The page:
Don’t Eat In Bed!

August 22, 2012

Filed under: Health Matters — elmbrookfamilydental @ 11:13 am

Do you ever bring food to bed, or get up and eat late at night and go to sleep without brushing your teeth? I will admit that I am guilty of this. So, today I am writing this post because it’s something that I personally struggle with and need to fix, not only for weight reasons but also teeth reasons!

Image courtesy

Image courtesy

Did you know nighttime is the worst time of day to skip brushing and flossing? I mean, think about it, you’re about to close your eyes and your mouth for (hopefully) 8 hours. Just imagine the party all the leftover food particles and bacteria are having in there at night! At least during the day they get flushed out constantly while drinking water (because you should be drinking water!) If you’re only going to brush your teeth once a day (of course we recommend twice!) nighttime is definitely the best option. But isn’t it frustrating to brush your teeth, go to sleep with a minty fresh mouth, and then still wake up with breath that could scare a dragon away? There you go, there’s the reason for the second brushing in the morning. Or the first. Or whichever.

Still. Let’s talk about that nighttime snacking. This is going to sound funny – but did you know there is actually a diagnosis for constant nighttime binge eating? It’s called “Night Eating Syndrome” and I think I might suffer from it myself. Take a look at the symptoms:

People who suffer from night eating syndrome generally:

  • Skip breakfast, and go several hours after waking before their first meal.
  • Consume at least 25% of their calories after dinner. (Many sources would list this as after 9 or 10 pm; dessert is generally not included, if one is eaten.)
  • Late-night binges almost always consist of consuming carbohydrates. However, this eating is typically spread over several hours, which is not consistent with a typical eating binge as evidenced by other eating disorders. Episodes of late-night binge-eating can be repeated throughout the night, with many separate visits to the fridge or cupboard.
  • Suffer from depression or anxiety, often in connection with their eating habits.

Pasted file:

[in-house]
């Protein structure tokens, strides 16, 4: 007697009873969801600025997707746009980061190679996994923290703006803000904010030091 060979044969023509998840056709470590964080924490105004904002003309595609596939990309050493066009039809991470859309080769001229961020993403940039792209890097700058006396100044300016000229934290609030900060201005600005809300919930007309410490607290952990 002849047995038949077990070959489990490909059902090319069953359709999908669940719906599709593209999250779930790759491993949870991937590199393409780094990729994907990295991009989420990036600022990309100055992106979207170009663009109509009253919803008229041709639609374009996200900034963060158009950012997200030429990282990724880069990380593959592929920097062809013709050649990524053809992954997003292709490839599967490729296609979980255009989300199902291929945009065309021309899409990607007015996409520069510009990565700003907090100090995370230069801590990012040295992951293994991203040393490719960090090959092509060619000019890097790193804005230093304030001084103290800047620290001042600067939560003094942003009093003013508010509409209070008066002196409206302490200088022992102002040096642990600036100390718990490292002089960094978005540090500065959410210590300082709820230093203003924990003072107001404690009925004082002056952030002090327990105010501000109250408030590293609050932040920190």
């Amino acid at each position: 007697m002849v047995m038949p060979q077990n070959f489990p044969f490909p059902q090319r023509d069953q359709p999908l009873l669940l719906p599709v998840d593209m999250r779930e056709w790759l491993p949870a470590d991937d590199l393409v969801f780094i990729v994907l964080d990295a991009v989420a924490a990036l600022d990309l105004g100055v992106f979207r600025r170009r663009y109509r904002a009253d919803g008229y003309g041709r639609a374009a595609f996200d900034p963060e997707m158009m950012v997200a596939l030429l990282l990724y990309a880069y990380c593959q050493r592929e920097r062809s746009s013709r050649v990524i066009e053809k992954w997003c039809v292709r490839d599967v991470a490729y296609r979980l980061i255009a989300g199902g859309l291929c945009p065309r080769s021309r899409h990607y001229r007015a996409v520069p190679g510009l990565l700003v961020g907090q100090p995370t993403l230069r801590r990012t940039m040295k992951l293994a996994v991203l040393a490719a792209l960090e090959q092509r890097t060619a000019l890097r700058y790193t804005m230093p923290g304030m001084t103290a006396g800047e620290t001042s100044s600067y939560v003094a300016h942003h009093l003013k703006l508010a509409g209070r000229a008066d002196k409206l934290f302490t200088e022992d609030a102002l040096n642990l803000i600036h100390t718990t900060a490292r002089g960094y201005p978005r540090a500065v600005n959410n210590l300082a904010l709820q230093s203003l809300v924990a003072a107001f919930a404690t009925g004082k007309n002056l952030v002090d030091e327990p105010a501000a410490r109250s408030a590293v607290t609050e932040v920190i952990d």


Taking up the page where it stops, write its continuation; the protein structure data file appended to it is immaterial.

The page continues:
• These night eating episodes typically bring guilt rather than hedonistic enjoyment.
  • Have trouble sleeping in general; see insomnia.
  • Are more likely than the general public to sleepwalk.

(Source: has an article with some suggestions on how to stop NES.

Step 1

Eat breakfast and consume all daily calories 3 hours before bedtime. Often, people with Night Eating Syndrome do not eat enough food during the beginning of the day because they are not hungry after a night of bingeing. The guilt that is felt from overeating at night can cause an NES sufferer to avoid calories throughout the day. After dinner, you are left feeling ravenous and the cycle repeats itself. Break the cycle by consuming adequate calories throughout the day and avoid skipping a hearty breakfast.

Step 2

Increase melatonin levels. Melatonin is a hormone that makes you feel sleepy. The Journal of the American Medical Association states that melatonin levels are lower in people with NES. A full stomach makes it easier to fall asleep, so those who do not naturally have enough melatonin to help them easily drift to sleep rely on food. Melatonin supplements can be taken to boost levels. Exposure to sunlight for at least 20 minutes a day leads to increased melatonin production.

Step 3

Learn how to manage stress. Night Eating Syndrome is associated with stress. The higher the level of stress experienced by someone who is prone to NES, the worse the syndrome can get. Talk to a therapist about stressors in your life and implement a healthy lifestyle to reduce stress levels.

Step 4

See a psychiatrist to get evaluated for depression. Night eating syndrome is often triggered by or related to depression, according to Jennifer D. Lundgren, PhD of the Penn Department of Psychiatry. NES can sometimes be treated with anti-depression medications, such as Zoloft.

Step 5

Visit an eating disorder specialist. If you cannot stop night eating syndrome, see an eating disorder specialist to help you determine the steps needed to overcome this disorder and form a healthy relationship with food. Prolonged and severe NES can lead to morbid obesity, which is a life-threatening condition


Read more:

I am a breakfast skipper. I usually only eat enough to hold me over until lunch. I know it’s not good, but I am afraid to consume a filling breakfast because I feel as though eating breakfast (and thus consuming morning calories) will just add excess calories on to my daily tally because I think I will STILL binge eat at night. However, I’m willing to give the steps a try. I fear for my waist line and my teeth. I’m willing to bet that NES not only leads to obesity but also gross caries of the teeth. I have heard before that brushing your teeth with minty toothpaste can cut down on binge eating too, so I’m going to try to implement a rule to not eat after I brush my teeth.

Anyone with me?

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